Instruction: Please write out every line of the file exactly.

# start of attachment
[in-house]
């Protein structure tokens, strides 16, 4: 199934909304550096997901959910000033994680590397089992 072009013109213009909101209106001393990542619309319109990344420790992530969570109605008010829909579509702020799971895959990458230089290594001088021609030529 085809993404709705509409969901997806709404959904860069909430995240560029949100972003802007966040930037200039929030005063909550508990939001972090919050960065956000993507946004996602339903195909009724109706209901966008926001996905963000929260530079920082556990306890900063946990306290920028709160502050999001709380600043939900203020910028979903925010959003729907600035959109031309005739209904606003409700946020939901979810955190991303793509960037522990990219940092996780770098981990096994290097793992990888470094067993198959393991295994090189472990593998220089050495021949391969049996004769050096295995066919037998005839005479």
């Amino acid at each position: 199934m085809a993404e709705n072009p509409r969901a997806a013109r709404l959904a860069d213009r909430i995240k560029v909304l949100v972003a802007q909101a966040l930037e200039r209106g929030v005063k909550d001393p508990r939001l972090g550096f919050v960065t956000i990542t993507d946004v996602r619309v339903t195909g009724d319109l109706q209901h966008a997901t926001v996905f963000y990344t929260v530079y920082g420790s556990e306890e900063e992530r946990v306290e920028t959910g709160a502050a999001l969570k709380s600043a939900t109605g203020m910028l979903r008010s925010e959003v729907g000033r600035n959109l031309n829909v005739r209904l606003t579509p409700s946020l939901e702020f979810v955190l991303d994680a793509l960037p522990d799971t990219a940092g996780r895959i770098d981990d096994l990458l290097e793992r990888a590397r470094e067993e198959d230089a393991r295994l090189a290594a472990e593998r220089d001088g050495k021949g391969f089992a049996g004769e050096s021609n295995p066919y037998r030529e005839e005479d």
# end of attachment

[in-house]
């Protein structure tokens, strides 16, 4: 199934909304550096997901959910000033994680590397089992 072009013109213009909101209106001393990542619309319109990344420790992530969570109605008010829909579509702020799971895959990458230089290594001088021609030529 085809993404709705509409969901997806709404959904860069909430995240560029949100972003802007966040930037200039929030005063909550508990939001972090919050960065956000993507946004996602339903195909009724109706209901966008926001996905963000929260530079920082556990306890900063946990306290920028709160502050999001709380600043939900203020910028979903925010959003729907600035959109031309005739209904606003409700946020939901979810955190991303793509960037522990990219940092996780770098981990096994290097793992990888470094067993198959393991295994090189472990593998220089050495021949391969049996004769050096295995066919037998005839005479």
């Amino acid at each position: 199934m085809a993404e709705n072009p509409r969901a997806a013109r709404l959904a860069d213009r909430i995240k560029v909304l949100v972003a802007q909101a966040l930037e200039r209106g929030v005063k909550d001393p508990r939001l972090g550096f919050v960065t956000i990542t993507d946004v996602r619309v339903t195909g009724d319109l109706q209901h966008a997901t926001v996905f963000y990344t929260v530079y920082g420790s556990e306890e900063e992530r946990v306290e920028t959910g709160a502050a999001l969570k709380s600043a939900t109605g203020m910028l979903r008010s925010e959003v729907g000033r600035n959109l031309n829909v005739r209904l606003t579509p409700s946020l939901e702020f979810v955190l991303d994680a793509l960037p522990d799971t990219a940092g996780r895959i770098d981990d096994l990458l290097e793992r990888a590397r470094e067993e198959d230089a393991r295994l090189a290594a472990e593998r220089d001088g050495k021949g391969f089992a049996g004769e050096s021609n295995p066919y037998r030529e005839e005479d």